Chalk cliffs are rich seascapes posing a number of angling problems that differ from those of many other venues. They allow some specialization, especially when it comes to catching bass, but the many other kinds of fish coming inshore to feed make for exciting and varied fishing.
However, a chalk cliff is no place for anglers who prefer an easy life. With steep cliff access, treacherous footing and weedy gullies it is only for people who are surefooted, alert and careful. It always seems that the least fished marks, farthest from car parks and access points, are the best.
If you choose to fish one of these marks, you are likely to be fishing well away from other anglers. It may be more peaceful but it also means there is no-one nearby if things go wrong.
You must follow basic safety rules. Always tell someone where you are going and what time you expect to be back. Watch out for deep gullies and weed-covered holes. These are not places for wellies, but for strong boots and vigilant eyes.
Though there are dangers in scaling the cliffs, in most cases you’ll find clearly defined pathways, while some feature a convenient promenade.
At the base of the cliffs the chalk stretches into the sea in a series of steps. These are strewn with boulders and interlaced with gullies carved by tide and waves. There are ridges between the gullies running out to sea. From these you can fish the gullies, retreating with the tide.
The surf eats its way through the chalk, and each year some more of the cliff tumbles to join the boulders which were last year’s cliff edge. This creates a continuously changing sea bed – but there are a number of constant factors which can guide you to the fish.
A spring tide can offer you a glimpse of the fishes’ feeding grounds and allows you to map out some of the most productive areas. Standing on the cliffs at low tide gives you an excellent overview of the network of weed, boulders and gullies.
Look out for odd patches of surf below the low tide line – caused by waves rolling over shallow ground. Areas of unbroken water can indicate gullies or other deep marks. And keep half an eye out for kelp fronds -another clue to shallow water over a chalk ridge. Finally, dark areas usually indicate deep water, while turquoise patches mean shallows.
Fully stocked larder
Many fish come in to take advantage of the rich feeding. From spring through to autumn you’ll catch bass, flounder, eels, wrasse, conger and the odd codling. In winter there are cod and whiting.
Bass, and many other species, thrive in the turbulent shallows, feeding on anything the surf dislodges among the maze of gullies, weed and sand. These species seem to use the fissures and gullies as food channels. They move up them with the tide, feeding as they go.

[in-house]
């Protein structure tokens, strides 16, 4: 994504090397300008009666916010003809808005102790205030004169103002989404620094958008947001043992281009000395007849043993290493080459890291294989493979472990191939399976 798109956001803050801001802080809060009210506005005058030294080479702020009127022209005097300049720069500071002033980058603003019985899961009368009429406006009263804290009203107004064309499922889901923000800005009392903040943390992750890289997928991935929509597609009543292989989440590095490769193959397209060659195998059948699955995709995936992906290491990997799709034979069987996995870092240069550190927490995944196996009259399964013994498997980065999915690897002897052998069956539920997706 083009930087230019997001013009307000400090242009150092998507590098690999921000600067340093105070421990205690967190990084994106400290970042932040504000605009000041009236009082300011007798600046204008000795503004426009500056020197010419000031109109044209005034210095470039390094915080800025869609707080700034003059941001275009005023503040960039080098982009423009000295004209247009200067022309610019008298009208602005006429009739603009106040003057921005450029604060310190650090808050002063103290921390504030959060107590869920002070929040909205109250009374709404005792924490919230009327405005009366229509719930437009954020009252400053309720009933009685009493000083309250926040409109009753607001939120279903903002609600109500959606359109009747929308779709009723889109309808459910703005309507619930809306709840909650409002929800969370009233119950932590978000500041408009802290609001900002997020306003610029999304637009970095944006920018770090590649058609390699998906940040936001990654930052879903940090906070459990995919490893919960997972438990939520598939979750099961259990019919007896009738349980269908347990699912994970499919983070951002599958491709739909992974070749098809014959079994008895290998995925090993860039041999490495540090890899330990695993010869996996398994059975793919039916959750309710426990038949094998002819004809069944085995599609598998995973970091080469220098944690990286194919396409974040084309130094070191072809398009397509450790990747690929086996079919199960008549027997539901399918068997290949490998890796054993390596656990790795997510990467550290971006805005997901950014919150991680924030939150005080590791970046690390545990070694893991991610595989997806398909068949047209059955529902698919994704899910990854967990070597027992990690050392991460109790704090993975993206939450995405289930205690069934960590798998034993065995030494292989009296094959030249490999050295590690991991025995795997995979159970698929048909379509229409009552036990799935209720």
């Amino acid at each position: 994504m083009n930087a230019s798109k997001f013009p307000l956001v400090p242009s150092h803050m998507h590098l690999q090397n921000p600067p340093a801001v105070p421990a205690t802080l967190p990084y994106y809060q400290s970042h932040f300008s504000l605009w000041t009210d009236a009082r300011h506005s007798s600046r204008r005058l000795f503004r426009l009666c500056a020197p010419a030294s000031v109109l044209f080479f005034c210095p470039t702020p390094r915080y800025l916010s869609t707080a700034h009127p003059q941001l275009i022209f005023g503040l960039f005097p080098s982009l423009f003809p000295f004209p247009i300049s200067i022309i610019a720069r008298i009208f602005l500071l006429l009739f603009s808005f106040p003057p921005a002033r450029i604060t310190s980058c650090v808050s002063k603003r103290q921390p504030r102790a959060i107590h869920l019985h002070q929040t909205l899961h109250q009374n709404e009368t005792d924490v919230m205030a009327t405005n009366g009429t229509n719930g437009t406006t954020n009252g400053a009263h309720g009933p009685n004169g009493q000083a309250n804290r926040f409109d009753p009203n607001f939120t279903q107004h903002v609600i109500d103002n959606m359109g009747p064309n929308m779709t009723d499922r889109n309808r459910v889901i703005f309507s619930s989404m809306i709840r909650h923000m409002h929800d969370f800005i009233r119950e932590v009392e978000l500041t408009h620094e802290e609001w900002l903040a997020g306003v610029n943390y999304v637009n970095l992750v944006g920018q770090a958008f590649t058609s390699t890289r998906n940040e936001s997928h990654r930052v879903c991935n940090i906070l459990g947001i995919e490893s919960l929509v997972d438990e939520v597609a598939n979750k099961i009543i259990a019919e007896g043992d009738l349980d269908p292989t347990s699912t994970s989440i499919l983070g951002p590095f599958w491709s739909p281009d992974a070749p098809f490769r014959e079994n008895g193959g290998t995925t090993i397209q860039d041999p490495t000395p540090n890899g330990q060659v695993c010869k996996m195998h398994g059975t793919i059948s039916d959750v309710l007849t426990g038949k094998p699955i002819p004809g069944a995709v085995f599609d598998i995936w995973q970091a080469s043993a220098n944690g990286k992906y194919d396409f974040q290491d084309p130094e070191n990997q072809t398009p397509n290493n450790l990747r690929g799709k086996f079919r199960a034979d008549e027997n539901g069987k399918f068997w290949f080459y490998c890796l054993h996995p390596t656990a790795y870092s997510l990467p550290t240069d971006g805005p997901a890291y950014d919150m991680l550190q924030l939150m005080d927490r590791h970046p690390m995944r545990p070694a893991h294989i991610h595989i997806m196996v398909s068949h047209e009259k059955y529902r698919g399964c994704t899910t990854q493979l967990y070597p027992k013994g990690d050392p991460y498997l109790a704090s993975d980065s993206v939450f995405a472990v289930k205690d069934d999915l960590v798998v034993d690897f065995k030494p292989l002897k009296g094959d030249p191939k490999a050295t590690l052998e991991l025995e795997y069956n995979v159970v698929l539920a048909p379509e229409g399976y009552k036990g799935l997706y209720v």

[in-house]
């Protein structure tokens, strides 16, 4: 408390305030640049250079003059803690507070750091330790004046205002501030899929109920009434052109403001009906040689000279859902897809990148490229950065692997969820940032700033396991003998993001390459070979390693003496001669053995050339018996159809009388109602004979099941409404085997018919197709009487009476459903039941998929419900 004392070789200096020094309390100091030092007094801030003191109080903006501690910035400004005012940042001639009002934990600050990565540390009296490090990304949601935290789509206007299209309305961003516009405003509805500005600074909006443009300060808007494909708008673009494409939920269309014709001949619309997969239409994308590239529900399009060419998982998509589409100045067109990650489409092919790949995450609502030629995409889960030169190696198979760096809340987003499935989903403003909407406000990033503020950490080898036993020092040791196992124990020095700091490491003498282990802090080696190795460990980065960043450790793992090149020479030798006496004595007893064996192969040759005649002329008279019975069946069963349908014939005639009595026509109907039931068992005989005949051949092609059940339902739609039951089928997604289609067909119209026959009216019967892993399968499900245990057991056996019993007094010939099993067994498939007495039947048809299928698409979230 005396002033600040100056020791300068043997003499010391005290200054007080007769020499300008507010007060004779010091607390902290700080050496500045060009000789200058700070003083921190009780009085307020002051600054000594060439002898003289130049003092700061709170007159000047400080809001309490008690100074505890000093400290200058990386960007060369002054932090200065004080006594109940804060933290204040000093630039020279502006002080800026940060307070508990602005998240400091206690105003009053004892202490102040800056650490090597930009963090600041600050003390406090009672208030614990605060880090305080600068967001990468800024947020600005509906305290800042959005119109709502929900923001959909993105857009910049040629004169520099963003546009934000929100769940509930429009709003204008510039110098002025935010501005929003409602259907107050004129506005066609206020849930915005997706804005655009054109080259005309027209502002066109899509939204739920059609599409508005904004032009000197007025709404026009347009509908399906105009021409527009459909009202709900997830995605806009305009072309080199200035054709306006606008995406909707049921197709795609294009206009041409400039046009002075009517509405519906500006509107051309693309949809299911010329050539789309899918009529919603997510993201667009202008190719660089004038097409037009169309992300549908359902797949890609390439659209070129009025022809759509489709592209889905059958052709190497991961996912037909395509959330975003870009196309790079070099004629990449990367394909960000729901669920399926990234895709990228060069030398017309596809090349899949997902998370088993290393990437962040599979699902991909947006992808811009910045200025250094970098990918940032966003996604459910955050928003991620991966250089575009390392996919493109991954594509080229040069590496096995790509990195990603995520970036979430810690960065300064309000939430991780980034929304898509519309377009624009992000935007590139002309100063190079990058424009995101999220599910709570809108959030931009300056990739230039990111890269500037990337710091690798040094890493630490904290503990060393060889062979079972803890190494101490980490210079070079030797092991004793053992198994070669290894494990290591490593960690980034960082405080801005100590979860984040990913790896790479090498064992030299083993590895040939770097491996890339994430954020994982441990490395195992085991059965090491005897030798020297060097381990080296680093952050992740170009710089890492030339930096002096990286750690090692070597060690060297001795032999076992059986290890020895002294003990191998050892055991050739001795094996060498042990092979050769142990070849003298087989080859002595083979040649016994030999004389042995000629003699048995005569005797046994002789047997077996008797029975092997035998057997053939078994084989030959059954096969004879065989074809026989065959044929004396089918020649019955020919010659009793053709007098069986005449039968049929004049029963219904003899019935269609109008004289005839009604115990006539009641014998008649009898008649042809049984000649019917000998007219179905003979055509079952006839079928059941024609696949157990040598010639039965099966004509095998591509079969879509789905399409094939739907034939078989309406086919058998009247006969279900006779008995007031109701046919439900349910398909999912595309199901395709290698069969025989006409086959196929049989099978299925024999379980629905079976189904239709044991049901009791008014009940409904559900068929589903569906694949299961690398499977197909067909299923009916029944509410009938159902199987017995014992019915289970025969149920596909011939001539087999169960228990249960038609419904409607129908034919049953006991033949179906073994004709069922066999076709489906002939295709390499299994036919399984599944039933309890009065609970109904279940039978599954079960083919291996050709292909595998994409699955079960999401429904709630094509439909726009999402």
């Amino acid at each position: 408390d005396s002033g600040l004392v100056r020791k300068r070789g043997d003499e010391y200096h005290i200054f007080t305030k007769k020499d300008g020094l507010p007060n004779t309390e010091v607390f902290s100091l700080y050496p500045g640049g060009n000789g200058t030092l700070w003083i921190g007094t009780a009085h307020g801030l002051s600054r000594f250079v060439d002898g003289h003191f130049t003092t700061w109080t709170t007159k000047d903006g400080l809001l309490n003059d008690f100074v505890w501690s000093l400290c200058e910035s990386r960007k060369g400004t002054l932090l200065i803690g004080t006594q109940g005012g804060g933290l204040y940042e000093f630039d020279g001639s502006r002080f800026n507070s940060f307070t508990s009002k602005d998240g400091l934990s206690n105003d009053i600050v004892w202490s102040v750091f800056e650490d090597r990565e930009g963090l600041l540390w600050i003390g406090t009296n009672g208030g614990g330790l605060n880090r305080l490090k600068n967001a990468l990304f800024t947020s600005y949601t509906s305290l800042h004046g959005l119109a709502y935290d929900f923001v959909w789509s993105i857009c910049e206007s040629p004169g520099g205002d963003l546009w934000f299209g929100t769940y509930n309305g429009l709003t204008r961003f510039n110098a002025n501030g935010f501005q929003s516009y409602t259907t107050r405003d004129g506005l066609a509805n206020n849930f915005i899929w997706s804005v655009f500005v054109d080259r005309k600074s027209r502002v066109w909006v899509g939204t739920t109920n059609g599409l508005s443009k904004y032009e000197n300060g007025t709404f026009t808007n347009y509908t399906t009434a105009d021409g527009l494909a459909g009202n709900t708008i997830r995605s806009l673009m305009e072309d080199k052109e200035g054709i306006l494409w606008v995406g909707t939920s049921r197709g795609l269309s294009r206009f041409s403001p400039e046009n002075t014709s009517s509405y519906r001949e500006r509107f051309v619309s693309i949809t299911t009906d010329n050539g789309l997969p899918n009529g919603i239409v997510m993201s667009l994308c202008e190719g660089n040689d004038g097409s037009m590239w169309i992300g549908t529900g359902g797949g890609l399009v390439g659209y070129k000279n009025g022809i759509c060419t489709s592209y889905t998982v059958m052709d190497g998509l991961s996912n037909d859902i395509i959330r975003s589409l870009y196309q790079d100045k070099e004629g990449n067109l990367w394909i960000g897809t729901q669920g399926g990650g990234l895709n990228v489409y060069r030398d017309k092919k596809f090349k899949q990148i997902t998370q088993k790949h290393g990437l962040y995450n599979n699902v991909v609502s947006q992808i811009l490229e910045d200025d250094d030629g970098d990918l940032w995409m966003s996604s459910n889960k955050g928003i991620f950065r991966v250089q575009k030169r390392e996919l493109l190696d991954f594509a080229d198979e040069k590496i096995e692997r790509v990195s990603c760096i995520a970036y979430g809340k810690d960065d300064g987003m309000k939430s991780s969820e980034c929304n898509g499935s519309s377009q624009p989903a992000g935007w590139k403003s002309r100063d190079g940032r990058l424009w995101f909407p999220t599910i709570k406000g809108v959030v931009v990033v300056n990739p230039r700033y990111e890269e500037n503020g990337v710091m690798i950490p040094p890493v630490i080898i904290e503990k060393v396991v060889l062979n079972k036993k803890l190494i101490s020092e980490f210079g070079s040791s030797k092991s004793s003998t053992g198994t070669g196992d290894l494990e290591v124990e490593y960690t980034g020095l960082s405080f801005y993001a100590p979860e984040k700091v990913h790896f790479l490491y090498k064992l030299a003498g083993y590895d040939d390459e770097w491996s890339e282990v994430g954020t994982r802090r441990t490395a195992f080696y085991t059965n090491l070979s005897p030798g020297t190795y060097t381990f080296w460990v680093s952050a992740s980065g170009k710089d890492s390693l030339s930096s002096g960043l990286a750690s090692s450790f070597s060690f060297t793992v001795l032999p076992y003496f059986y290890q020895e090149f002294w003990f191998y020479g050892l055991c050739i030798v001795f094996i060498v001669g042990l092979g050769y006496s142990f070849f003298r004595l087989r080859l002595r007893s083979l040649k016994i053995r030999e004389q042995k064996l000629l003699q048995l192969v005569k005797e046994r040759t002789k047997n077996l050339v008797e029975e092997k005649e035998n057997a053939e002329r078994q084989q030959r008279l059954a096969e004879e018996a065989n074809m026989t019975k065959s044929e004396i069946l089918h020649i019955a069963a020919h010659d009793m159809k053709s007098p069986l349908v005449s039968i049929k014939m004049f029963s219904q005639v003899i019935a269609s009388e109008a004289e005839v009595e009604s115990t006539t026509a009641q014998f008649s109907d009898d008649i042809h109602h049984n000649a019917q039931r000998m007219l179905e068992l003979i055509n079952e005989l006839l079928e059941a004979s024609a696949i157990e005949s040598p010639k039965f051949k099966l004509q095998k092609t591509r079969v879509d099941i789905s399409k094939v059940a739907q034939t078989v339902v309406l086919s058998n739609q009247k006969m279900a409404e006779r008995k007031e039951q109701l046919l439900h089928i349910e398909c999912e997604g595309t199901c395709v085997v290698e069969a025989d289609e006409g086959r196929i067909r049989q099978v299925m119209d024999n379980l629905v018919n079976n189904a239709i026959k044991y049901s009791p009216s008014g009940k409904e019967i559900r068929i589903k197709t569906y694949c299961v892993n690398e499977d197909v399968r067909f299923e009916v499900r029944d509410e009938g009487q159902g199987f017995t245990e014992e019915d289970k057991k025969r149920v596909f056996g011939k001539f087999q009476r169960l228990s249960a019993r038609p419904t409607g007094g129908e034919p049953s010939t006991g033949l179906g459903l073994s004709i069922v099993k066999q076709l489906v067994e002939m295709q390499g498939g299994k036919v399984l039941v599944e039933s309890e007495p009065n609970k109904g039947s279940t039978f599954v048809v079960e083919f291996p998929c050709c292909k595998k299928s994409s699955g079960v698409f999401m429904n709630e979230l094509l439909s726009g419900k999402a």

Flounders browse over sand patches which collect between the rocks and gullies. Farther out in deeper water, the crevices and waving kelp are home to wrasse, conger and pouting.
The point where two or more fissures or deep areas join can be a real hotspot and is well worth noting. A patch of sand at the junction of several gullies is often even better as you can cut down the inevitable tackle losses. Although you can catch very well, you must be prepared to lose tackle if you fish among the weed.
Tides and weather
The best time to fish these marks is generally over low water and up the rising tide. That’s when the fish move into the gullies to forage for food. The first hour of the flood is almost always best – you’re in position to intercept the hungry fish as they start to enter the narrow channels.
You can use the rising tide to your advantage once you’ve worked out which are the deepest, most inviting gullies. Plan out a route back along the chalk ridges that takes in the best looking spots, but which still gets you back to dry land in safety. By fishing from the chalk ridges you can place your baits in fairly deep water which is close at hand.
A neap tide is a good opportunity to fish a fairly inaccessible mark – you won’t be pushed back as quickly or as far by the advancing tide. But make sure your route back up the cliffs is well worked out. Generally big spring tides don’t fish that well. The water is too shallow at low water to encourage the fish to come inshore looking for food.
An onshore wind kicks up a good surf which stirs up the food animals and can really get the fish feeding. The action of surf on the chalk can also produce a lot of extra colour. Both the sand and the chalk itself colour the water, making it cloudy and off-white. The murky conditions seem to give the fish confidence to feed.